3

The Michigan State University (MSU) has moved to fire the medical school dean for the actions of the child molester / doctor, Larry Nassar. Why does that happen in academia? I'm interested in knowing why the professors around a convicted child molester also have to lose their tenure and jobs. Is this a typical procedure of American universities?

For comparison, a person working in industry who is guilty of sexual crimes usually seems to be solely responsible and only they are held accountable - not their entire department of managers.

  • 4
    Hopefully, there is no typical procedure for a case like Nassar and everything around it. Clearly, what matters here is the meaning of "around." As for the specific case, clearly following the news is more useful than asking abstract questions here. -1 – Michael Greinecker Feb 10 '18 at 0:47
  • 16
    Read this article: nbcnews.com/news/us-news/… According to the article, the dean knew of at least two sexual assault accusations against Nassar, did not take recommended action to protect patients, and even told Nassar: "Good luck. I am on your side." – Anonymous Feb 10 '18 at 0:58
  • 7
    People in senior management positions are regularly turfed out for either ignoring or covering up the illegal actions of their subordinates, especially when those actions occurred in the context of the employment. This is no different and the portrayal of the dean as "not involved" is very mistaken. – Nij Feb 10 '18 at 3:23
  • 3
    He facilitated rape. I am suprise he is not in jail – SSimon Feb 10 '18 at 5:21
  • 3
    Sounds like some religions who, if a priest had a “reputation” just moved them on to a new area - so they could start again or, perhaps hoping it would “go away”... – Solar Mike Feb 10 '18 at 5:59
37

The Dean of the medical school is not being fired because he was involved in sexual crimes.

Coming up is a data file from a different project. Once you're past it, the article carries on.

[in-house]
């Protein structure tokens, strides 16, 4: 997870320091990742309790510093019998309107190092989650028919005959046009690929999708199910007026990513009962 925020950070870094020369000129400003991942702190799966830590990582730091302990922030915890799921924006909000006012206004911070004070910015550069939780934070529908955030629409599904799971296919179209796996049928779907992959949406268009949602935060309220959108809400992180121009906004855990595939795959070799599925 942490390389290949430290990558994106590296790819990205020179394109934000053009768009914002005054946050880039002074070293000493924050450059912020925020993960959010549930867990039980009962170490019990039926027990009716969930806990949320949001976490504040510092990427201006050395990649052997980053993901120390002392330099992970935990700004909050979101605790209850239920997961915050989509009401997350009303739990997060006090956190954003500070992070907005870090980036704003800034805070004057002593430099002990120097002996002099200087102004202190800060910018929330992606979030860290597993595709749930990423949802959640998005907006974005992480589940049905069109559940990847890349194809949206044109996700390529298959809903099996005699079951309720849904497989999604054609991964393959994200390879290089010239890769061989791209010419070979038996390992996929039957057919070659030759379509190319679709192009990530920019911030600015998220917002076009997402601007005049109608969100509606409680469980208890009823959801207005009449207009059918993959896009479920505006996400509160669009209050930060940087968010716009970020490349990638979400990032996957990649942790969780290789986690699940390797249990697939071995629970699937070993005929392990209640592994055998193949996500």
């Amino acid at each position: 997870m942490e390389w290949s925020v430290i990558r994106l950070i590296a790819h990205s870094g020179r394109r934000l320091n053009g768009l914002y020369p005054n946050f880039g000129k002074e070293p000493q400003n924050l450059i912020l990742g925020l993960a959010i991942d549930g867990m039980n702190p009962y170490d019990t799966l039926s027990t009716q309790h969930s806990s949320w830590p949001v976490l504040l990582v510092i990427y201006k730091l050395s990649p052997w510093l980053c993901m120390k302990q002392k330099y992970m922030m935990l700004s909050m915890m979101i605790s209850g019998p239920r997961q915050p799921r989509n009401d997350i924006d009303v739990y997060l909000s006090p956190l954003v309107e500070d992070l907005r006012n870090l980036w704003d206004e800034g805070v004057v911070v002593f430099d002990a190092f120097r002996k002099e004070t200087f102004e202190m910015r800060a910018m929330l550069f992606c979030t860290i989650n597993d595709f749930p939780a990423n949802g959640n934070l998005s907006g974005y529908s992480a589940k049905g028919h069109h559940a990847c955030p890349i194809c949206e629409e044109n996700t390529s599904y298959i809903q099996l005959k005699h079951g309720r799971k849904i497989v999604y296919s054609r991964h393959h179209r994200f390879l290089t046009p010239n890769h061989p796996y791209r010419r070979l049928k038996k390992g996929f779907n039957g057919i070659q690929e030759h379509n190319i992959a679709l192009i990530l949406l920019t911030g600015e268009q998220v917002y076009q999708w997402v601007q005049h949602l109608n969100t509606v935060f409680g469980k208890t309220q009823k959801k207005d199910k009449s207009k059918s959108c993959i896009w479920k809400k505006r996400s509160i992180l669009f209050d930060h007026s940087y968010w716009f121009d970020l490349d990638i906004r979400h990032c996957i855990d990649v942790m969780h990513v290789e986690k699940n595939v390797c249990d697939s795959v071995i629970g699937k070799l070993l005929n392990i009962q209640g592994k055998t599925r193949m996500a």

He is being fired because he poorly handled the Title IX investigation. He utterly failed to ensure the safety of student and patient safety, and he bears responsibility for that.

To characterize him as being "not involved in" the scandal is not accurate - the scandal is not only Nassar's actions, but that they were allowed to go on as long as they were without being addressed.

| improve this answer | |
  • 3
    Well, it's not just title IX, but more general stuff... though the existence of "Title IX" should have been vivid in the dean's mind, etc... – paul garrett Feb 10 '18 at 2:29
  • 2
    If the Dean knew that there was good reason to believe that this Dr. Nassar was guilty of what was charged (as if others have also filed a complaint) and did not act on it, there is complicity. – robert bristow-johnson Feb 10 '18 at 2:56
12

Your analogy is mistaken. A better one would be: a manager's job description includes "making sure employees don't molest customers or other employees, and acting and initiating investigations promptly if any accusations thereof arise". Said manager then fails to act and investigate promptly when accusations thereof arise, or do anything to prevent potential future or ongoing incidents, thereby endangering both people and company alike. Still sound like getting fired is mysterious?

| improve this answer | |
8

As a general principle academic tenure protects an academic against being fired for expressing unpopular views, but it still allows the university to fire the academic "for cause". Academics with tenure are not totally immune from losing their positions, especially if they engage in misconduct or failure that does not involve merely an expression of unpopular views.

In the case you are talking about, MSU has referred Dr William Strampel (Dean of Medicine) to Faculty Review Panel who will decide if there is "cause" to remove his tenure. The university alleges that he has failed to satisfy his job requirements in his administrative position, by failing to enforce guidelines on Nassar for the protection of students. There is certainly no suggestion that Dr Strampel was involved in the sexual assaults committed by Nassar; the allegation is that he did not properly adhere to the administrative requirements that would have restricted Nassar's ability to commit misconduct against students.

This is an interesting case, because of the separate aspects of academic tenure as a protection of academic work, versus the responsibility of senior academics in their administrative capacities. I think there is a reasonable argument for the position that administrative failures ought to lead to removal from administrative positions, without necessarily leading to loss of tenure as an academic (e.g., Strampel might be removed from holding an administrative position, but still be allowed to work as a tenured academic in a research/teaching capacity). It appears that the university is seeking a full firing in this case, and it remains to be seen what the Faculty Panel will decide.

| improve this answer | |

Your Answer

By clicking “Post Your Answer”, you agree to our terms of service, privacy policy and cookie policy

Not the answer you're looking for? Browse other questions tagged or ask your own question.